Living By Lanterns – New Myth/Old Science (Cuneiform Records)
Working from practice tapes culled from Sun Ra’s El Saturn Audio Archive, drummer Mike Reed conceived new arrangements for an expanded version of his Loose Assembly quintet. This impressive summit meeting between Chicago and New York’s finest young improvisers transcends mere repertory, creating strikingly original new music from another artist’s unfinished material.

Mary Halvorson Quintet – Bending Bridges (Firehouse 12 Records)
The widely celebrated 2010 premier of Mary Halvorson’s Quintet confirmed the young guitarist’s growing reputation with a selection of urbane compositions as impressive as her idiosyncratic improvisations. This date offers further proof of Halvorson’s talent as leader of an eclectic ensemble whose efforts are as challenging as they are appealing.

Fred Lonberg-Holm’s Fast Citizens – Gather (Delmark Records)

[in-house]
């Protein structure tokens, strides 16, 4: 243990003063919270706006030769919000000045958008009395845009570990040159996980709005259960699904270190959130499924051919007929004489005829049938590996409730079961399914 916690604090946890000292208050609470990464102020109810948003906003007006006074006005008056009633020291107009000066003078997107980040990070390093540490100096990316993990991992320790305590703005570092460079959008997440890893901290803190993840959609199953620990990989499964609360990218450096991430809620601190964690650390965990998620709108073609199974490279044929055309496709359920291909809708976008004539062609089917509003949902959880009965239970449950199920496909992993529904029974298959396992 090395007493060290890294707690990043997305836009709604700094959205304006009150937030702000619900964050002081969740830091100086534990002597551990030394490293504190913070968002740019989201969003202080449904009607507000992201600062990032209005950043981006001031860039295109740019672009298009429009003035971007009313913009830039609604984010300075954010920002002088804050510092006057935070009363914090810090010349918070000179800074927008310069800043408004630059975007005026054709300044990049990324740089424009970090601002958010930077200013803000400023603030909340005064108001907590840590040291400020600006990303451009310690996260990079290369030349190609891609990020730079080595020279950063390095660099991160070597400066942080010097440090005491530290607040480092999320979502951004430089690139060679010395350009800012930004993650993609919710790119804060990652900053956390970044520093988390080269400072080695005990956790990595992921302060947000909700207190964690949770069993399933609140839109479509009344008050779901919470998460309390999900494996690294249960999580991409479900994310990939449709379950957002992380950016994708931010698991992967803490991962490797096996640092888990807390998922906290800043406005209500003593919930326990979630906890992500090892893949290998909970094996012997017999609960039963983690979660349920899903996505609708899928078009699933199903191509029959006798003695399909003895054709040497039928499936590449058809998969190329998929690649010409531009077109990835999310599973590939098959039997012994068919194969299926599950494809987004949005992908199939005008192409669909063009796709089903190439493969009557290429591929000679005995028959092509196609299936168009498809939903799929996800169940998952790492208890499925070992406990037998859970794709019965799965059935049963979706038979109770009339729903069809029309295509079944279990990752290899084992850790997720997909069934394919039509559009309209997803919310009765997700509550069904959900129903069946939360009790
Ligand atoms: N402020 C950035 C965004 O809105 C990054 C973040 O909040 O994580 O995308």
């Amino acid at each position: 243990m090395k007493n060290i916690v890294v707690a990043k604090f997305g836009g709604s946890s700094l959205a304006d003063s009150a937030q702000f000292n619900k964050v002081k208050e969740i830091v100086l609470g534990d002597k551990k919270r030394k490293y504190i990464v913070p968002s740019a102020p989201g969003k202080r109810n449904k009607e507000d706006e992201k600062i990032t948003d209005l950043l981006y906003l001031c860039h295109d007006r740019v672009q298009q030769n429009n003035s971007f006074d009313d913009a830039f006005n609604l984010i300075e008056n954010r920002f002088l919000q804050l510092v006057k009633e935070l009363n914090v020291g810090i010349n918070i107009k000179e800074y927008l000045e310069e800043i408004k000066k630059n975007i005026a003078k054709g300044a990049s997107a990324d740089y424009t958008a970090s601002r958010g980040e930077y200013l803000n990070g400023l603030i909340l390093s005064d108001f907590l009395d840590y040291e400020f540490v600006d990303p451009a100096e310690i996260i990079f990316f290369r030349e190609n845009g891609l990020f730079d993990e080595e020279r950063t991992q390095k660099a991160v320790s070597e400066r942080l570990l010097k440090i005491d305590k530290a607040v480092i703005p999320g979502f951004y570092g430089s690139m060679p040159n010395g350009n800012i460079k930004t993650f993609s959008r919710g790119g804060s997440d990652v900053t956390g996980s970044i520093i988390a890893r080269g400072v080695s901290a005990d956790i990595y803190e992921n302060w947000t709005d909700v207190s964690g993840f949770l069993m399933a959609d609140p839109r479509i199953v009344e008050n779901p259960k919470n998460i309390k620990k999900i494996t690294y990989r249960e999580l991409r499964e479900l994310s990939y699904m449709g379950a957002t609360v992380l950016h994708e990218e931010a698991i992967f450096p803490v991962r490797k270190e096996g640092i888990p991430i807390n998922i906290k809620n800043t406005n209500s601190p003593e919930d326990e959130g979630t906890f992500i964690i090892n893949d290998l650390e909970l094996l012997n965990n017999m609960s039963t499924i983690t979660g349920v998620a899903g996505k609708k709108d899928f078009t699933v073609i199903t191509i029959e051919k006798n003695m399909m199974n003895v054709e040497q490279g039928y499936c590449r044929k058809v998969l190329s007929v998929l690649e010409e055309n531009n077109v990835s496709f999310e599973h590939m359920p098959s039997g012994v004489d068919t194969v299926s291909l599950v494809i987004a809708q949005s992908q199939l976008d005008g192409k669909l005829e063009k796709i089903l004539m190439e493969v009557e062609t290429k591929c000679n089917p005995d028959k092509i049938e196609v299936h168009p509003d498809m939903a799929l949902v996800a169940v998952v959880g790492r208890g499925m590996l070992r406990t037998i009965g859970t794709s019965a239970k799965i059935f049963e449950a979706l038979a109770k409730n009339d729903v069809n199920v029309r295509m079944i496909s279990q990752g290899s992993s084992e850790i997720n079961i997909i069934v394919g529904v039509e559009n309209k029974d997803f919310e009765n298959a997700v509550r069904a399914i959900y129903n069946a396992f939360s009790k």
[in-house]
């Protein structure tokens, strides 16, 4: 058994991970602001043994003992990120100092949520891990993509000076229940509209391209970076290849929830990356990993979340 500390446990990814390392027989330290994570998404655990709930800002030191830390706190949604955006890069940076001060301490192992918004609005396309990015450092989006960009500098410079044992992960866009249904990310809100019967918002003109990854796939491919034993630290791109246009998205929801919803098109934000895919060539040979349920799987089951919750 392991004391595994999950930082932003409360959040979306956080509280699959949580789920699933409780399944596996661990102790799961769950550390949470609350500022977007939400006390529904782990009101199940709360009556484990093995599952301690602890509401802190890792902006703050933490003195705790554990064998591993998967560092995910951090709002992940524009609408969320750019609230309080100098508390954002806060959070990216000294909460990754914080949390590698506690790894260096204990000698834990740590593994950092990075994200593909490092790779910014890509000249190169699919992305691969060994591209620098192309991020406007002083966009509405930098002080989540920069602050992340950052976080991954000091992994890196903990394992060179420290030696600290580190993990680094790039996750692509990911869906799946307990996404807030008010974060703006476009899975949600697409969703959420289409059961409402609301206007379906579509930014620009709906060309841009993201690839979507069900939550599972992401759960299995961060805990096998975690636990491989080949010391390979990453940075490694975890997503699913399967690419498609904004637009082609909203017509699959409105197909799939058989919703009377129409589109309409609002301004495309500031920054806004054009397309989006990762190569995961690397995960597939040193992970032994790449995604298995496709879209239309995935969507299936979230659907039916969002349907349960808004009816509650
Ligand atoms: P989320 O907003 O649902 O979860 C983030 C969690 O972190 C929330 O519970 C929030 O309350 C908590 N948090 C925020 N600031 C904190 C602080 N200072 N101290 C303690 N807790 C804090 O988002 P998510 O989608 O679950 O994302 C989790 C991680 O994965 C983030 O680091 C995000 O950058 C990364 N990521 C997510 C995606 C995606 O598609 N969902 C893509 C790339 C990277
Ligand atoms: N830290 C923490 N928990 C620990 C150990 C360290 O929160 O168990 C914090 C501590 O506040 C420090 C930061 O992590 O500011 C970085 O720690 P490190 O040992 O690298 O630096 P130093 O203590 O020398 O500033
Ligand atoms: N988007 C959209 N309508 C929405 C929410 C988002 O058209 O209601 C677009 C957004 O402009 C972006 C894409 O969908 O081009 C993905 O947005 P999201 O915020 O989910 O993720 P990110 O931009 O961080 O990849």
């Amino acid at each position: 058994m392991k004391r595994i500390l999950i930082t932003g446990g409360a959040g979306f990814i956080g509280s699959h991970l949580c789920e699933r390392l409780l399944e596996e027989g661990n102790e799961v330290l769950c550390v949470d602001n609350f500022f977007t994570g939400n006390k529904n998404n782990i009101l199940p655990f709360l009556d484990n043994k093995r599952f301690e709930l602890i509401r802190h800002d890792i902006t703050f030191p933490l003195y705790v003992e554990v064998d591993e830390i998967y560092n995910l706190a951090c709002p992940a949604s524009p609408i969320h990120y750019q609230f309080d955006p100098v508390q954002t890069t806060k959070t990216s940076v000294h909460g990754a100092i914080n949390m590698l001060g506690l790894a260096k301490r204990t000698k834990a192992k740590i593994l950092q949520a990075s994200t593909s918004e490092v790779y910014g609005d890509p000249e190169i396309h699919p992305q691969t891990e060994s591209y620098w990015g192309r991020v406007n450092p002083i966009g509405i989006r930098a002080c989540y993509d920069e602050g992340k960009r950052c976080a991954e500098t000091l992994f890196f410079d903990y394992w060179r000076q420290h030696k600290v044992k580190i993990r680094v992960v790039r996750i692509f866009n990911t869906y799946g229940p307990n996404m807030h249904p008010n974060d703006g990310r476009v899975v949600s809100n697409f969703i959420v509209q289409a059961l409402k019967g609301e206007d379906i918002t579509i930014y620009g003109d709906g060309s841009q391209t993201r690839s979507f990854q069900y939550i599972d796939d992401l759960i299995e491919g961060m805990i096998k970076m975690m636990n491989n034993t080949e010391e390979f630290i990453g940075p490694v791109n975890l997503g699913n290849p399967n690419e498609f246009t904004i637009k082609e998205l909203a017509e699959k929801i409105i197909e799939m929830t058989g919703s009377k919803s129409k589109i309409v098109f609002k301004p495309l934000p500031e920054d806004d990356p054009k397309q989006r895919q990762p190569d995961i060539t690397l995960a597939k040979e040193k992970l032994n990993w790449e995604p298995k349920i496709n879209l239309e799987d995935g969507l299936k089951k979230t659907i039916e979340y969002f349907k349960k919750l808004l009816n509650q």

Chicago’s current generation of creative improvising musicians draws pertinent parallels to the AACM’s polystylistic innovations, best exemplified by the collective Fast Citizens. Vanguard cellist Fred Lonberg-Holm serves as leader for their third album, ushering the group into brave new worlds that encapsulate the entire spectrum of the Windy City’s storied jazz history.

Darius Jones Quartet – The Book of Mae’bul (AUM Fidelity)
The third release from alto saxophonist Darius Jones to document his extraordinary growth as a bandleader delves into rarefied territory. Other than a few spirited numbers, languorous mid-tempo ballad fare dominates the session, providing another view of Jones’ expansive artistry in a more traditionally lyrical quartet setting.